Like ICSID, UNCITRAL has attempted to address the use of litigation funding in its efforts to reform investment treaty arbitration.
The “Draft provisions on third-party funding” reform for investor-State disputes (the “UNCITRAL Draft”) released by Working Group III of UNCITRAL, suggest sweeping provisions ready for inclusion in investment treaties that either prohibit or restrict the use of third-party funding in treaty arbitrations. UNCITRAL’s efforts however have arguably missed the mark.
The UNCITRAL Draft suggests three options for the wholesale prohibition of litigation funding, including by inserting in investment treaties a general prohibition on its use, or making the submission of a claim or the tribunal’s jurisdiction conditional on the claimant not using litigation funding.
The Working Group sought to justify their recommendation for prohibition to “address the [purported] concern that third-party funding aggravates the structural imbalance in the ISDS regime and increases the number of ISDS cases, frivolous claims as well as the amount of damages claimed.” In response to criticism that a prohibition on litigation funding would act to limit the capacity of small and medium enterprises from arbitrating against States, the Working Group then suggests recourse to (unidentified) legal aid mechanisms.
However, the Working Group did not explain what it meant by “structural imbalance” and failed to point to any evidence in investment treaty cases regarding that imbalance. Importantly, it ignored the many instances where the balance overwhelmingly tips in favor of States – such as when States use their tools to outright expropriate investments. States also often have greater resources at their disposal, may have greater control over evidence, documents, or witnesses in their territory (where the treaty breaches occur), and may have the capability to exert pressure on the claimant and potential witnesses through various means. Moreover, the Working Group did not refer to any data showing that there has been a rise in frivolous claims and the amount of damages claimed, and the link of that purported increase to third-party funding. Even more, the UNCITRAL Draft stated that the Working Group had difficulty in compiling any relevant data.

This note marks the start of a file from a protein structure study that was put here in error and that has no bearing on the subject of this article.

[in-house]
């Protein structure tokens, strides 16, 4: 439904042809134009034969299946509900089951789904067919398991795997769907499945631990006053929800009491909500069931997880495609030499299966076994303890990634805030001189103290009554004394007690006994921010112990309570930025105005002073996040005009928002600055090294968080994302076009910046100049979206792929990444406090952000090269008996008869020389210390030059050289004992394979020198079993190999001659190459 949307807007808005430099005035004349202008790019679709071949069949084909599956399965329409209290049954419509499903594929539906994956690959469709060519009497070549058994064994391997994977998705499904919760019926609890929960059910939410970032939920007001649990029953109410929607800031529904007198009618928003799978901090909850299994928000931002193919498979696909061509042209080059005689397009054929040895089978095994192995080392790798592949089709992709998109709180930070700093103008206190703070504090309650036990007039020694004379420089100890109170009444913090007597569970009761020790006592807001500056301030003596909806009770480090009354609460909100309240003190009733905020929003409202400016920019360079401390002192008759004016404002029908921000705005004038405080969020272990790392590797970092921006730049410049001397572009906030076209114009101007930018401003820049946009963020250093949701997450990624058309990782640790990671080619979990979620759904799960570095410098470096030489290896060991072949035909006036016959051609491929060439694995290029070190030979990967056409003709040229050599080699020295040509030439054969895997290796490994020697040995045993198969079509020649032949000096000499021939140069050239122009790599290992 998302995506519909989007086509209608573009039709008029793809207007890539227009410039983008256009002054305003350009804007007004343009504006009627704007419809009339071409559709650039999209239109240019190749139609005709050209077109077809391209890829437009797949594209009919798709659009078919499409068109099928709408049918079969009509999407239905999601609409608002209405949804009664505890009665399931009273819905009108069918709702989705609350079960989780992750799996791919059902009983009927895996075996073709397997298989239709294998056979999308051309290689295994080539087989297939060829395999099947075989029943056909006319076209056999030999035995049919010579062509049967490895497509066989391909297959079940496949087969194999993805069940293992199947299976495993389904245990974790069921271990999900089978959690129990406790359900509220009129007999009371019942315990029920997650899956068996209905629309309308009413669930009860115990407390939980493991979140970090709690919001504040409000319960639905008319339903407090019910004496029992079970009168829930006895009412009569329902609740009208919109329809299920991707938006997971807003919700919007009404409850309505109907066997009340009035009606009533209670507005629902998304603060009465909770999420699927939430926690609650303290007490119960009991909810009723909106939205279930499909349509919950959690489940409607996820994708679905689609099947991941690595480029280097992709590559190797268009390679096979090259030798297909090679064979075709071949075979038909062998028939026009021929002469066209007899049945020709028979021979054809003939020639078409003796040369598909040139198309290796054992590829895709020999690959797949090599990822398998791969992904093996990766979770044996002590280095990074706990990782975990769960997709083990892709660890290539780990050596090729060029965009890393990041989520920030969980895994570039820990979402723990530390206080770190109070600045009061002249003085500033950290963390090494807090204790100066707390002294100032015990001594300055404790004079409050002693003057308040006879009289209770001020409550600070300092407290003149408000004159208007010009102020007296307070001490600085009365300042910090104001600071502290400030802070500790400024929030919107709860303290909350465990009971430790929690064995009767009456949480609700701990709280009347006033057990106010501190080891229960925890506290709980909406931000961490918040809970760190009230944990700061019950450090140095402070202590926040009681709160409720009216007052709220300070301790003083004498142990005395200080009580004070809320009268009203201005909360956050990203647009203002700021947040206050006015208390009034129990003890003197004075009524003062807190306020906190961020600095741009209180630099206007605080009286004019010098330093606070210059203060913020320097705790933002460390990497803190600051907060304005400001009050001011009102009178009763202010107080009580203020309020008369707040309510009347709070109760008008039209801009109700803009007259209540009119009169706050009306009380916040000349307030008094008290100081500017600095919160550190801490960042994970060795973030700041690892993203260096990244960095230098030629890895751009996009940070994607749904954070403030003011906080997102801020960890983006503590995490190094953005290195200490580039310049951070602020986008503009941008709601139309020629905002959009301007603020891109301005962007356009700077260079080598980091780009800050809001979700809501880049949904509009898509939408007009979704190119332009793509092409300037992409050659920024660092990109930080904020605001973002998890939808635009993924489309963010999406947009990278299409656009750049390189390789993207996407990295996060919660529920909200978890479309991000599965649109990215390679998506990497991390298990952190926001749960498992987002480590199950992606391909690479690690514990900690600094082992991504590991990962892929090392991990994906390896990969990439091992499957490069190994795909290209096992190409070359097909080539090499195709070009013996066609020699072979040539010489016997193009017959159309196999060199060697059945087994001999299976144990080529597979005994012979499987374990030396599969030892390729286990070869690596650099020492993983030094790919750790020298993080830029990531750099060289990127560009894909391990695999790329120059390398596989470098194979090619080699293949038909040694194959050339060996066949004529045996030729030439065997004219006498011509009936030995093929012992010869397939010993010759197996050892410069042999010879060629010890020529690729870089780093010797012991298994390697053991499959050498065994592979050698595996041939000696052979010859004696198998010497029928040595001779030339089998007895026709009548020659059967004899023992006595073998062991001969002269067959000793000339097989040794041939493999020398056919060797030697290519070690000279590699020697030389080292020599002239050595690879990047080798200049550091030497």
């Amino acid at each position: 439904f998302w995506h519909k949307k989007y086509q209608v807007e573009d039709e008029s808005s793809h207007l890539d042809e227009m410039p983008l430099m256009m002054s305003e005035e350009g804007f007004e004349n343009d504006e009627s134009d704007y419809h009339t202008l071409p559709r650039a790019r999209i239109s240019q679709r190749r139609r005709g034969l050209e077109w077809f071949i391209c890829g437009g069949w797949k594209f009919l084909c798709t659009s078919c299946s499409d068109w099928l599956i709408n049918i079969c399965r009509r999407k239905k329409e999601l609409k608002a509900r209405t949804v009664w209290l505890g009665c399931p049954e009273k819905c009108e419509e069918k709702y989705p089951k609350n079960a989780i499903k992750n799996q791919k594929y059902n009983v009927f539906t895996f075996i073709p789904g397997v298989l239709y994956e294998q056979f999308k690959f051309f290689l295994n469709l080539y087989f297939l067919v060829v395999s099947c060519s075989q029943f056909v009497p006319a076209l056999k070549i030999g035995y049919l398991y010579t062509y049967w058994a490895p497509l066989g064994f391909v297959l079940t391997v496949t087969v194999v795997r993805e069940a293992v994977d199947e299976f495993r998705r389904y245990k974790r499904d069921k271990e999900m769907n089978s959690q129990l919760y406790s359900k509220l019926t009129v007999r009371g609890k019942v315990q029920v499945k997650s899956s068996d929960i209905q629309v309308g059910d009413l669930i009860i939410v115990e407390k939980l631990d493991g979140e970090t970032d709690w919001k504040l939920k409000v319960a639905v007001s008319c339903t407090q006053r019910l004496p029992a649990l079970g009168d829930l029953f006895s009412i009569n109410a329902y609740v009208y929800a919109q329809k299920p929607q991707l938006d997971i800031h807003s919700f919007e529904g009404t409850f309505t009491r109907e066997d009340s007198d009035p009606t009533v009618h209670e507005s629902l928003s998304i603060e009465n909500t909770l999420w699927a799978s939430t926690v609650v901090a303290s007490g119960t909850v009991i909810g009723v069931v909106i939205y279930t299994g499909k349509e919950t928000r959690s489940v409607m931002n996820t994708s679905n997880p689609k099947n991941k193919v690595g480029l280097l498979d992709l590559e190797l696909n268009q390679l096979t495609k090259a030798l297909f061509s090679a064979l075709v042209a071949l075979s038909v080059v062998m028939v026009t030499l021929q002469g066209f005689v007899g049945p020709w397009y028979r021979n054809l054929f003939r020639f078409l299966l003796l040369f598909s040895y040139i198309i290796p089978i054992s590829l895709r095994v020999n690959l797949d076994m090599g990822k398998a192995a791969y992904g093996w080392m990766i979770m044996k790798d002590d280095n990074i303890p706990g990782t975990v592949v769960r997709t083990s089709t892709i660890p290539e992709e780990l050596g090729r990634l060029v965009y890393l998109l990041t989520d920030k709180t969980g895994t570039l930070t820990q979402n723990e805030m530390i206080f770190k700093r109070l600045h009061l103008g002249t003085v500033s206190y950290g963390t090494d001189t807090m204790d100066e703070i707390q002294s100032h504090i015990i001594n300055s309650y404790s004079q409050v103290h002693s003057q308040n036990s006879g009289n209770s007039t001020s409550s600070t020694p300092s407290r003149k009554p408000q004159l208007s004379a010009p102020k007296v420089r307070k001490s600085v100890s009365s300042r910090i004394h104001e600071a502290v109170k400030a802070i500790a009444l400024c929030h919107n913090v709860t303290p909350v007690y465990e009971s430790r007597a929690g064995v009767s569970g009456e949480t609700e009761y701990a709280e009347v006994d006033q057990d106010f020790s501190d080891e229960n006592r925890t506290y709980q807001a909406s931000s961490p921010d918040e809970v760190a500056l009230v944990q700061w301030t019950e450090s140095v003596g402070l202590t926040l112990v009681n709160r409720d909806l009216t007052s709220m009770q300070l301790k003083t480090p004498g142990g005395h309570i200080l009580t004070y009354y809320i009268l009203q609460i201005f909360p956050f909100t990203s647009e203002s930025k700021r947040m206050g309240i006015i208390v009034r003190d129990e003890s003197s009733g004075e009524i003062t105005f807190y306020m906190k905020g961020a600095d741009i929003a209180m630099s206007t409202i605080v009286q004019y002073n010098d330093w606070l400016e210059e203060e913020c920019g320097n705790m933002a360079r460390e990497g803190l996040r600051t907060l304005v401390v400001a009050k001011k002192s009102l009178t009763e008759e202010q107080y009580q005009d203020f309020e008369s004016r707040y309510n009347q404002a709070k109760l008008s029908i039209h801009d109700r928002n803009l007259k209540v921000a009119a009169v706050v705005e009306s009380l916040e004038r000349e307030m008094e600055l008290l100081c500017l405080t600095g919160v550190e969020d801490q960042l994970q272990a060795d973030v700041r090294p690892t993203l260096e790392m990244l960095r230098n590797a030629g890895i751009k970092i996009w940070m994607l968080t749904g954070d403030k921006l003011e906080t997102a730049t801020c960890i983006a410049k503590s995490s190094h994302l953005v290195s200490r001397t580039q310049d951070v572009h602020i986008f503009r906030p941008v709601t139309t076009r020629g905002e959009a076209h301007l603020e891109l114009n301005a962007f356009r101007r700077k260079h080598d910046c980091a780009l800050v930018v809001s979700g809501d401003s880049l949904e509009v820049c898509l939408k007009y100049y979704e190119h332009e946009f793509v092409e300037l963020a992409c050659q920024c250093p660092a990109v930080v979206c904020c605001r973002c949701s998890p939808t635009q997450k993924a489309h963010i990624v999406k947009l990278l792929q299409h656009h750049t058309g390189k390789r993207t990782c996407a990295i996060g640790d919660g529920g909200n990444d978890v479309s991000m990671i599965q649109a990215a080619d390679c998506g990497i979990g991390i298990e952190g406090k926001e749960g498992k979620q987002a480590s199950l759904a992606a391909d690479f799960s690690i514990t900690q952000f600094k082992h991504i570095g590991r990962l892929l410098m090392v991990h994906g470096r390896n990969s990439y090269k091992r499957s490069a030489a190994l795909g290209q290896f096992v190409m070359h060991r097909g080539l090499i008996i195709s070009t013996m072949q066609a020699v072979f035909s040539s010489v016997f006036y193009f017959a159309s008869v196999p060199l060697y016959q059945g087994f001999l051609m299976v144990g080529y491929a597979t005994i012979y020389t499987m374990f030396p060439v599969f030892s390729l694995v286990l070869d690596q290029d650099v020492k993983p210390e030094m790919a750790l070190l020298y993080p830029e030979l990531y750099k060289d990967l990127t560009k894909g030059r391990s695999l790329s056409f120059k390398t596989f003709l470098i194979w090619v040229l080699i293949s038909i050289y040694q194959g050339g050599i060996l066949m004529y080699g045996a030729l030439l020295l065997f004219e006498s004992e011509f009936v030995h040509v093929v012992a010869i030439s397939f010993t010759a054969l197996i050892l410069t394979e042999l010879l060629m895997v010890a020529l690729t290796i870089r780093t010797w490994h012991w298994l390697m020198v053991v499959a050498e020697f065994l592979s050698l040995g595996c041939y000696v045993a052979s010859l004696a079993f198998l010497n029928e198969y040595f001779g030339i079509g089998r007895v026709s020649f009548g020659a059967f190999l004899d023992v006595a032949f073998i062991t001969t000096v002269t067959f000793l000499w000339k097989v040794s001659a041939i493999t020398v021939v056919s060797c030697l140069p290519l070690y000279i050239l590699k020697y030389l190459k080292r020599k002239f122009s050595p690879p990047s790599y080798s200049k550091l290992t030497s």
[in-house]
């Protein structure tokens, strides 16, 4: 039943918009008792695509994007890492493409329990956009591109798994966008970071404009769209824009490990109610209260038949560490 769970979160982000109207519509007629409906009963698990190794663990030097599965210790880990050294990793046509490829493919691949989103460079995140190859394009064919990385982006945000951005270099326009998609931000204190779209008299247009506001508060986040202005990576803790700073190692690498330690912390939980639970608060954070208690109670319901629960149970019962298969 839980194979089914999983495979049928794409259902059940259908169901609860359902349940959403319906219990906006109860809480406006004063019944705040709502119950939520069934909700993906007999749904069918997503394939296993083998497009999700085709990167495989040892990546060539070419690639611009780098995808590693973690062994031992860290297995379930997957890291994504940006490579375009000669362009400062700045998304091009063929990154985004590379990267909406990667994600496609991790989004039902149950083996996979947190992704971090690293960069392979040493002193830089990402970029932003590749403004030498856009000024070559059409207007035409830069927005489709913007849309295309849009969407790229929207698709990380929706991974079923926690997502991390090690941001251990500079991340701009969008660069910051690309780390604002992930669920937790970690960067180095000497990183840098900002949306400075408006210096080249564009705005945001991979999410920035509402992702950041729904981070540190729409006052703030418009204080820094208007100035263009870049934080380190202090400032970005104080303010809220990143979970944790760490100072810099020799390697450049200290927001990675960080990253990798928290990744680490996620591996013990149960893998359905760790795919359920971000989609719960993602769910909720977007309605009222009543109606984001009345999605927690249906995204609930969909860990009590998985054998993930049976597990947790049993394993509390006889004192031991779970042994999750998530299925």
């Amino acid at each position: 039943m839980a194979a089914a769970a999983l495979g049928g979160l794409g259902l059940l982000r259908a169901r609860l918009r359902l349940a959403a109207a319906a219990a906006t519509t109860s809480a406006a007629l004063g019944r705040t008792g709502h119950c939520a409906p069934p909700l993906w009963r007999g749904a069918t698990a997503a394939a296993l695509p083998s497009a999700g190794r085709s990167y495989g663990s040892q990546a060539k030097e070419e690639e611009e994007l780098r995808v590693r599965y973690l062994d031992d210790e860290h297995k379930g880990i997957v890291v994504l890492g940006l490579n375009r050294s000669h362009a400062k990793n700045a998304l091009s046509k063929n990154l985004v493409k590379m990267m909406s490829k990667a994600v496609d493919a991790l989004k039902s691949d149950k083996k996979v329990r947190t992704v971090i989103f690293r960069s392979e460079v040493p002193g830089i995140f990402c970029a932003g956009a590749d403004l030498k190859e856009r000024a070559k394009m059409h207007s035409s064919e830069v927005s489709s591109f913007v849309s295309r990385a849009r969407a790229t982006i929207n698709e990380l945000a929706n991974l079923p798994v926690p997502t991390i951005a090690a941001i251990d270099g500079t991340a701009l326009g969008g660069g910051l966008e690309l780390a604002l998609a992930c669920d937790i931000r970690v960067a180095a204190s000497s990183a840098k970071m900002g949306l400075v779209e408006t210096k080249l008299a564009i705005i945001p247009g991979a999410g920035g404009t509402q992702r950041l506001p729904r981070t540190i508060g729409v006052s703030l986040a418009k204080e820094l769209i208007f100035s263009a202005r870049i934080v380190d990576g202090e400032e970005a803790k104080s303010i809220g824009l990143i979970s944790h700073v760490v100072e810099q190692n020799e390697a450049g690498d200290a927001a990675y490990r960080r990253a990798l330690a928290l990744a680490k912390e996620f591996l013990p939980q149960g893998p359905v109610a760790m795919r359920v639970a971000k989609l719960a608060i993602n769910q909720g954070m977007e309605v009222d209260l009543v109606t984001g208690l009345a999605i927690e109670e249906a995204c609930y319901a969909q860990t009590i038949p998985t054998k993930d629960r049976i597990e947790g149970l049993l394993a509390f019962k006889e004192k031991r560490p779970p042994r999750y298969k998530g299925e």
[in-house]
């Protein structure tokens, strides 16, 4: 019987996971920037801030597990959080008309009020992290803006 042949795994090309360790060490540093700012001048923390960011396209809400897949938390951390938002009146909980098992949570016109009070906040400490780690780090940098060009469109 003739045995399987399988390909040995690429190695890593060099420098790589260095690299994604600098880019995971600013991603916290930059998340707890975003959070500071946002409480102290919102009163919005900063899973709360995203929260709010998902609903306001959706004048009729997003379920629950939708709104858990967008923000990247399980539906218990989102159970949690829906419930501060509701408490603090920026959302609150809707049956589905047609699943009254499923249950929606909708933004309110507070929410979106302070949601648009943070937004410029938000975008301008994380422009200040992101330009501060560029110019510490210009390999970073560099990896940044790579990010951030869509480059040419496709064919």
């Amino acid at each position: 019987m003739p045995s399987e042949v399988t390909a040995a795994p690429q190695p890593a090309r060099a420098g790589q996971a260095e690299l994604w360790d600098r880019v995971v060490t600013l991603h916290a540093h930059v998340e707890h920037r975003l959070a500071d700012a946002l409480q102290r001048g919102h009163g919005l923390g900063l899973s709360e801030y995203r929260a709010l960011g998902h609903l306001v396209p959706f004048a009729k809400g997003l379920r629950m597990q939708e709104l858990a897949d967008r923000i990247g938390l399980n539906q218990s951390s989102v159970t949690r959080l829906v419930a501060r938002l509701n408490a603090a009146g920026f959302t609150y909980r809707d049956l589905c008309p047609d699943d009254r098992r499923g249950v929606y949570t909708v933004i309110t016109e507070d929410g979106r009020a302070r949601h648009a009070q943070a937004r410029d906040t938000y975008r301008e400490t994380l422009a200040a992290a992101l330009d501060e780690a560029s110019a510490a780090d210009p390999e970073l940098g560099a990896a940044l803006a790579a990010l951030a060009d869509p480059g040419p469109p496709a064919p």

It is an old and now discredited argument to say that the use of litigation funding results in the rise of frivolous claims. To the contrary, the business model of litigation funders disincentivizes investment in frivolous cases based on weak legal theories or overblown quantum estimates. If the case fails, the funder will lose its investment. That is precisely why litigation funders have robust, rigorous internal processes that assess the suitability of cases for funding. There is no commercial reason for third-party funders to invest in frivolous cases or support fantastical damage claims.
The use of litigation funding in investment treaty arbitrations is likely here to stay
The prohibition and regulation models suggested by UNCITRAL have been heavily-criticized, including by countries where major arbitration hubs are located, such as the United States and Singapore.
However, if one looks at the approach taken by major arbitral institutions, litigation funding is likely to stay in investment treaty arbitrations. Major arbitral institutions have amended their rules by providing for the disclosure of the identity of the litigation funder and the fact that a party is using litigation funding – the debates centre on the extent of disclosure, not whether litigation funding (which is simply another form of corporate finance) should be allowed at all.